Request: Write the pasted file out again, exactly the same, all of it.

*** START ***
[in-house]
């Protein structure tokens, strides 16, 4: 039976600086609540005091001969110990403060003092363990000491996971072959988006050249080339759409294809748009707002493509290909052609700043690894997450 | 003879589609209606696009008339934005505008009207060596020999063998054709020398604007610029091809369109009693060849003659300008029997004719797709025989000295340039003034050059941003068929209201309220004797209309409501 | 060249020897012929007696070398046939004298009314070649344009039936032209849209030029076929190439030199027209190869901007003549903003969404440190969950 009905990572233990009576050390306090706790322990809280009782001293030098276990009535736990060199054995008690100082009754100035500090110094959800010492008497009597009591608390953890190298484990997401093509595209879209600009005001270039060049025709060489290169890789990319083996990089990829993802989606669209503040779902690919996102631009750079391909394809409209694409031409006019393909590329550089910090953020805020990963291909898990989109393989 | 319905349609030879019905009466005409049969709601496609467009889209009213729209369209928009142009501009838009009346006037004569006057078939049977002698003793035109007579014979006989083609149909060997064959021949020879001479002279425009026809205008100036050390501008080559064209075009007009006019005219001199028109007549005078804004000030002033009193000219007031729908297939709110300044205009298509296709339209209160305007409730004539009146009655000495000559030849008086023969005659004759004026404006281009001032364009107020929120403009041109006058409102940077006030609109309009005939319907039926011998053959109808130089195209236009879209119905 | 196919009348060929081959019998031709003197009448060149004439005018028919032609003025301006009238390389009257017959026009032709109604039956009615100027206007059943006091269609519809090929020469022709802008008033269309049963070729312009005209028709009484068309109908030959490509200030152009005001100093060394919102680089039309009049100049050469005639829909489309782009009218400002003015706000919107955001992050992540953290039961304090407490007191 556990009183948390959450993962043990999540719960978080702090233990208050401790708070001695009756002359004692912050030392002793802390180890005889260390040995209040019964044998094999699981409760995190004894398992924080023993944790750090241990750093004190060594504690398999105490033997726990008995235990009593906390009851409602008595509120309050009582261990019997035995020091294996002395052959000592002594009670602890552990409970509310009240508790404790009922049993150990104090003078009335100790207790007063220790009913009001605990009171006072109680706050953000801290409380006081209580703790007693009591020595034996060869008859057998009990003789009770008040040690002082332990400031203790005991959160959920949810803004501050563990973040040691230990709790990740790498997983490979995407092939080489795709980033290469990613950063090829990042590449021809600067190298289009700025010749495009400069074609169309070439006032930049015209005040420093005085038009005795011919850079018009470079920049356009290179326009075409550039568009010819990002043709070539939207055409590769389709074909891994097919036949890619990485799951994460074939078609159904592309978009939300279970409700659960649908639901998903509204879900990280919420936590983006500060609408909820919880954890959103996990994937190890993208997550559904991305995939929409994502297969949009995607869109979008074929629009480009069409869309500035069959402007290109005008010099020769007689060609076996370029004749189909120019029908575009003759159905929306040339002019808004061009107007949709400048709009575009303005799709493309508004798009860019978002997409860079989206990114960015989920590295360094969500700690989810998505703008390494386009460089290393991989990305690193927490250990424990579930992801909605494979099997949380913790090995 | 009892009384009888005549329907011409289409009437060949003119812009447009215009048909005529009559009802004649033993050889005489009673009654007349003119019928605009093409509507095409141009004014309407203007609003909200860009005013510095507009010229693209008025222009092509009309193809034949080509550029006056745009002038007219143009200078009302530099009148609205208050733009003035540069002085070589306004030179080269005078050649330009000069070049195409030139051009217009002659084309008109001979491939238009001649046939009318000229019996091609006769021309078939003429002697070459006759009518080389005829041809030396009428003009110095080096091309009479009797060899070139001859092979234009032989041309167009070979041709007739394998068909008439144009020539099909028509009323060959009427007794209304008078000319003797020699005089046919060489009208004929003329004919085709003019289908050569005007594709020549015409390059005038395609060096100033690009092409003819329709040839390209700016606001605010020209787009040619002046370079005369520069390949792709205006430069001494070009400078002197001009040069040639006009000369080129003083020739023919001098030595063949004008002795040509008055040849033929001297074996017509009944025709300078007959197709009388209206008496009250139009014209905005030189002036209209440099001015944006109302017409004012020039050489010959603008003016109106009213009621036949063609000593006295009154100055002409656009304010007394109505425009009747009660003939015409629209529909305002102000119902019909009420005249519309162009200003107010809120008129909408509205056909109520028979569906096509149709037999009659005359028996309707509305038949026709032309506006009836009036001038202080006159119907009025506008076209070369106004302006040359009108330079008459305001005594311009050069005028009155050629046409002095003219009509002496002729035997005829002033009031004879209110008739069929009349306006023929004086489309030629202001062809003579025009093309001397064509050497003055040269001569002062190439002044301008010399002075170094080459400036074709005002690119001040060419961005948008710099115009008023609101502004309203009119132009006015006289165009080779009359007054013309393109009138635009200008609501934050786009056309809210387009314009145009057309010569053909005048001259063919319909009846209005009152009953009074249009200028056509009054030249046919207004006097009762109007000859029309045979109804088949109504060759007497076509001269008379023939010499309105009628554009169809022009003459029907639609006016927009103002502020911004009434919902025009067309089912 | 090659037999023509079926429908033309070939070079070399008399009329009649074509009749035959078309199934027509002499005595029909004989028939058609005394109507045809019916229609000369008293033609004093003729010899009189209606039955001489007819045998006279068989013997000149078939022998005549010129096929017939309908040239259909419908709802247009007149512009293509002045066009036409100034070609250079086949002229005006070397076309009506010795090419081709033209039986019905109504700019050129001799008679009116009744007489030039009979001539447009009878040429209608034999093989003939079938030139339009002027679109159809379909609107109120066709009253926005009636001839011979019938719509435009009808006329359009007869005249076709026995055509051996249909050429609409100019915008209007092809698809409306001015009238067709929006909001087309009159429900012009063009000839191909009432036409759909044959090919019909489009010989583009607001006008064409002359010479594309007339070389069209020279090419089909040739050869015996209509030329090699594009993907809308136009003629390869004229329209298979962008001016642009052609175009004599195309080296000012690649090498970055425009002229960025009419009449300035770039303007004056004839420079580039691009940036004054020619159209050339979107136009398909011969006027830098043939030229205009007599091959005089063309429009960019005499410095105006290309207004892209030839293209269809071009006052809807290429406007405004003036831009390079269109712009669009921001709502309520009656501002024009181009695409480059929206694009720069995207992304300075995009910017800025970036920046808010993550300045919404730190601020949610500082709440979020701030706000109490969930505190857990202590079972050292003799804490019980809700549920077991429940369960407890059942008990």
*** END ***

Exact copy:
[in-house]
């Protein structure tokens, strides 16, 4: 039976600086609540005091001969110990403060003092363990000491996971072959988006050249080339759409294809748009707002493509290909052609700043690894997450 | 003879589609209606696009008339934005505008009207060596020999063998054709020398604007610029091809369109009693060849003659300008029997004719797709025989000295340039003034050059941003068929209201309220004797209309409501 | 060249020897012929007696070398046939004298009314070649344009039936032209849209030029076929190439030199027209190869901007003549903003969404440190969950 009905990572233990009576050390306090706790322990809280009782001293030098276990009535736990060199054995008690100082009754100035500090110094959800010492008497009597009591608390953890190298484990997401093509595209879209600009005001270039060049025709060489290169890789990319083996990089990829993802989606669209503040779902690919996102631009750079391909394809409209694409031409006019393909590329550089910090953020805020990963291909898990989109393989 | 319905349609030879019905009466005409049969709601496609467009889209009213729209369209928009142009501009838009009346006037004569006057078939049977002698003793035109007579014979006989083609149909060997064959021949020879001479002279425009026809205008100036050390501008080559064209075009007009006019005219001199028109007549005078804004000030002033009193000219007031729908297939709110300044205009298509296709339209209160305007409730004539009146009655000495000559030849008086023969005659004759004026404006281009001032364009107020929120403009041109006058409102940077006030609109309009005939319907039926011998053959109808130089195209236009879209119905 | 196919009348060929081959019998031709003197009448060149004439005018028919032609003025301006009238390389009257017959026009032709109604039956009615100027206007059943006091269609519809090929020469022709802008008033269309049963070729312009005209028709009484068309109908030959490509200030152009005001100093060394919102680089039309009049100049050469005639829909489309782009009218400002003015706000919107955001992050992540953290039961304090407490007191 556990009183948390959450993962043990999540719960978080702090233990208050401790708070001695009756002359004692912050030392002793802390180890005889260390040995209040019964044998094999699981409760995190004894398992924080023993944790750090241990750093004190060594504690398999105490033997726990008995235990009593906390009851409602008595509120309050009582261990019997035995020091294996002395052959000592002594009670602890552990409970509310009240508790404790009922049993150990104090003078009335100790207790007063220790009913009001605990009171006072109680706050953000801290409380006081209580703790007693009591020595034996060869008859057998009990003789009770008040040690002082332990400031203790005991959160959920949810803004501050563990973040040691230990709790990740790498997983490979995407092939080489795709980033290469990613950063090829990042590449021809600067190298289009700025010749495009400069074609169309070439006032930049015209005040420093005085038009005795011919850079018009470079920049356009290179326009075409550039568009010819990002043709070539939207055409590769389709074909891994097919036949890619990485799951994460074939078609159904592309978009939300279970409700659960649908639901998903509204879900990280919420936590983006500060609408909820919880954890959103996990994937190890993208997550559904991305995939929409994502297969949009995607869109979008074929629009480009069409869309500035069959402007290109005008010099020769007689060609076996370029004749189909120019029908575009003759159905929306040339002019808004061009107007949709400048709009575009303005799709493309508004798009860019978002997409860079989206990114960015989920590295360094969500700690989810998505703008390494386009460089290393991989990305690193927490250990424990579930992801909605494979099997949380913790090995 | 009892009384009888005549329907011409289409009437060949003119812009447009215009048909005529009559009802004649033993050889005489009673009654007349003119019928605009093409509507095409141009004014309407203007609003909200860009005013510095507009010229693209008025222009092509009309193809034949080509550029006056745009002038007219143009200078009302530099009148609205208050733009003035540069002085070589306004030179080269005078050649330009000069070049195409030139051009217009002659084309008109001979491939238009001649046939009318000229019996091609006769021309078939003429002697070459006759009518080389005829041809030396009428003009110095080096091309009479009797060899070139001859092979234009032989041309167009070979041709007739394998068909008439144009020539099909028509009323060959009427007794209304008078000319003797020699005089046919060489009208004929003329004919085709003019289908050569005007594709020549015409390059005038395609060096100033690009092409003819329709040839390209700016606001605010020209787009040619002046370079005369520069390949792709205006430069001494070009400078002197001009040069040639006009000369080129003083020739023919001098030595063949004008002795040509008055040849033929001297074996017509009944025709300078007959197709009388209206008496009250139009014209905005030189002036209209440099001015944006109302017409004012020039050489010959603008003016109106009213009621036949063609000593006295009154100055002409656009304010007394109505425009009747009660003939015409629209529909305002102000119902019909009420005249519309162009200003107010809120008129909408509205056909109520028979569906096509149709037999009659005359028996309707509305038949026709032309506006009836009036001038202080006159119907009025506008076209070369106004302006040359009108330079008459305001005594311009050069005028009155050629046409002095003219009509002496002729035997005829002033009031004879209110008739069929009349306006023929004086489309030629202001062809003579025009093309001397064509050497003055040269001569002062190439002044301008010399002075170094080459400036074709005002690119001040060419961005948008710099115009008023609101502004309203009119132009006015006289165009080779009359007054013309393109009138635009200008609501934050786009056309809210387009314009145009057309010569053909005048001259063919319909009846209005009152009953009074249009200028056509009054030249046919207004006097009762109007000859029309045979109804088949109504060759007497076509001269008379023939010499309105009628554009169809022009003459029907639609006016927009103002502020911004009434919902025009067309089912 | 090659037999023509079926429908033309070939070079070399008399009329009649074509009749035959078309199934027509002499005595029909004989028939058609005394109507045809019916229609000369008293033609004093003729010899009189209606039955001489007819045998006279068989013997000149078939022998005549010129096929017939309908040239259909419908709802247009007149512009293509002045066009036409100034070609250079086949002229005006070397076309009506010795090419081709033209039986019905109504700019050129001799008679009116009744007489030039009979001539447009009878040429209608034999093989003939079938030139339009002027679109159809379909609107109120066709009253926005009636001839011979019938719509435009009808006329359009007869005249076709026995055509051996249909050429609409100019915008209007092809698809409306001015009238067709929006909001087309009159429900012009063009000839191909009432036409759909044959090919019909489009010989583009607001006008064409002359010479594309007339070389069209020279090419089909040739050869015996209509030329090699594009993907809308136009003629390869004229329209298979962008001016642009052609175009004599195309080296000012690649090498970055425009002229960025009419009449300035770039303007004056004839420079580039691009940036004054020619159209050339979107136009398909011969006027830098043939030229205009007599091959005089063309429009960019005499410095105006290309207004892209030839293209269809071009006052809807290429406007405004003036831009390079269109712009669009921001709502309520009656501002024009181009695409480059929206694009720069995207992304300075995009910017800025970036920046808010993550300045919404730190601020949610500082709440979020701030706000109490969930505190857990202590079972050292003799804490019980809700549920077991429940369960407890059942008990």